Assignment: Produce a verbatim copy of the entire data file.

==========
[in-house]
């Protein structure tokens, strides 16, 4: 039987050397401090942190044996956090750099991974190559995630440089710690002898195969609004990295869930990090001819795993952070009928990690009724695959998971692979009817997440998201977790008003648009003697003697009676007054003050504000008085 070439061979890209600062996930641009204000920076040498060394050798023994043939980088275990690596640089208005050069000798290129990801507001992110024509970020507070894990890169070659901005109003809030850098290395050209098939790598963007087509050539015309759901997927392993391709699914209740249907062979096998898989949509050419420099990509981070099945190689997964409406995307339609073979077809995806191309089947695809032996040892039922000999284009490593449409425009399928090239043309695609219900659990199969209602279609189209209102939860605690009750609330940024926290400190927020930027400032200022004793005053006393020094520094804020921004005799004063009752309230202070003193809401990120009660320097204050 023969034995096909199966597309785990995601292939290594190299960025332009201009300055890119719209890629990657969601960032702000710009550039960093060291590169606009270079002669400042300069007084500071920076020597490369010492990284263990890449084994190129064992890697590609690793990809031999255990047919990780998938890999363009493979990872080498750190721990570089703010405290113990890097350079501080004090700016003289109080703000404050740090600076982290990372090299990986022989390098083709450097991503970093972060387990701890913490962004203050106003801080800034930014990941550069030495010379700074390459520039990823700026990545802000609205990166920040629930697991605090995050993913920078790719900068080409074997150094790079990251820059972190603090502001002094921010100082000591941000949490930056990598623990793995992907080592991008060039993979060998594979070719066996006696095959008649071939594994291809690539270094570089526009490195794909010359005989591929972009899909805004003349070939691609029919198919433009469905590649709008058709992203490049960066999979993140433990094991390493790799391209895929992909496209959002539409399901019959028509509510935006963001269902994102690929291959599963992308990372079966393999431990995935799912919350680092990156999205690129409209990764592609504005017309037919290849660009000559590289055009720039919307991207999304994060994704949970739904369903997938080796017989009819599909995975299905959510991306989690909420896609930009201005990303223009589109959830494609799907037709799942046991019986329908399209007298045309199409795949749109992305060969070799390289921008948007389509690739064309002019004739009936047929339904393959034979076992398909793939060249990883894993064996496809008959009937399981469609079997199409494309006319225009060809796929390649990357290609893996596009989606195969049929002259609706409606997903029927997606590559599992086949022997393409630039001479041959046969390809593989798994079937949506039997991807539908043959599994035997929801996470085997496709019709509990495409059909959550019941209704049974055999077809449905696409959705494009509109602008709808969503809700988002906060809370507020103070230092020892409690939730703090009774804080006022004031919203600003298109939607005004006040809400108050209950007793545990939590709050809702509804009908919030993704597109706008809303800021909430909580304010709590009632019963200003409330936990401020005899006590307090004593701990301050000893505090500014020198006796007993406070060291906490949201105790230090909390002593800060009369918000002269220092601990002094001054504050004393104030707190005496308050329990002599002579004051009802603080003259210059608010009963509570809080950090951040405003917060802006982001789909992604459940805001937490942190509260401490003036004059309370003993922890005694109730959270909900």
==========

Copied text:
[in-house]
């Protein structure tokens, strides 16, 4: 039987050397401090942190044996956090750099991974190559995630440089710690002898195969609004990295869930990090001819795993952070009928990690009724695959998971692979009817997440998201977790008003648009003697003697009676007054003050504000008085 070439061979890209600062996930641009204000920076040498060394050798023994043939980088275990690596640089208005050069000798290129990801507001992110024509970020507070894990890169070659901005109003809030850098290395050209098939790598963007087509050539015309759901997927392993391709699914209740249907062979096998898989949509050419420099990509981070099945190689997964409406995307339609073979077809995806191309089947695809032996040892039922000999284009490593449409425009399928090239043309695609219900659990199969209602279609189209209102939860605690009750609330940024926290400190927020930027400032200022004793005053006393020094520094804020921004005799004063009752309230202070003193809401990120009660320097204050 023969034995096909199966597309785990995601292939290594190299960025332009201009300055890119719209890629990657969601960032702000710009550039960093060291590169606009270079002669400042300069007084500071920076020597490369010492990284263990890449084994190129064992890697590609690793990809031999255990047919990780998938890999363009493979990872080498750190721990570089703010405290113990890097350079501080004090700016003289109080703000404050740090600076982290990372090299990986022989390098083709450097991503970093972060387990701890913490962004203050106003801080800034930014990941550069030495010379700074390459520039990823700026990545802000609205990166920040629930697991605090995050993913920078790719900068080409074997150094790079990251820059972190603090502001002094921010100082000591941000949490930056990598623990793995992907080592991008060039993979060998594979070719066996006696095959008649071939594994291809690539270094570089526009490195794909010359005989591929972009899909805004003349070939691609029919198919433009469905590649709008058709992203490049960066999979993140433990094991390493790799391209895929992909496209959002539409399901019959028509509510935006963001269902994102690929291959599963992308990372079966393999431990995935799912919350680092990156999205690129409209990764592609504005017309037919290849660009000559590289055009720039919307991207999304994060994704949970739904369903997938080796017989009819599909995975299905959510991306989690909420896609930009201005990303223009589109959830494609799907037709799942046991019986329908399209007298045309199409795949749109992305060969070799390289921008948007389509690739064309002019004739009936047929339904393959034979076992398909793939060249990883894993064996496809008959009937399981469609079997199409494309006319225009060809796929390649990357290609893996596009989606195969049929002259609706409606997903029927997606590559599992086949022997393409630039001479041959046969390809593989798994079937949506039997991807539908043959599994035997929801996470085997496709019709509990495409059909959550019941209704049974055999077809449905696409959705494009509109602008709808969503809700988002906060809370507020103070230092020892409690939730703090009774804080006022004031919203600003298109939607005004006040809400108050209950007793545990939590709050809702509804009908919030993704597109706008809303800021909430909580304010709590009632019963200003409330936990401020005899006590307090004593701990301050000893505090500014020198006796007993406070060291906490949201105790230090909390002593800060009369918000002269220092601990002094001054504050004393104030707190005496308050329990002599002579004051009802603080003259210059608010009963509570809080950090951040405003917060802006982001789909992604459940805001937490942190509260401490003036004059309370003993922890005694109730959270909900």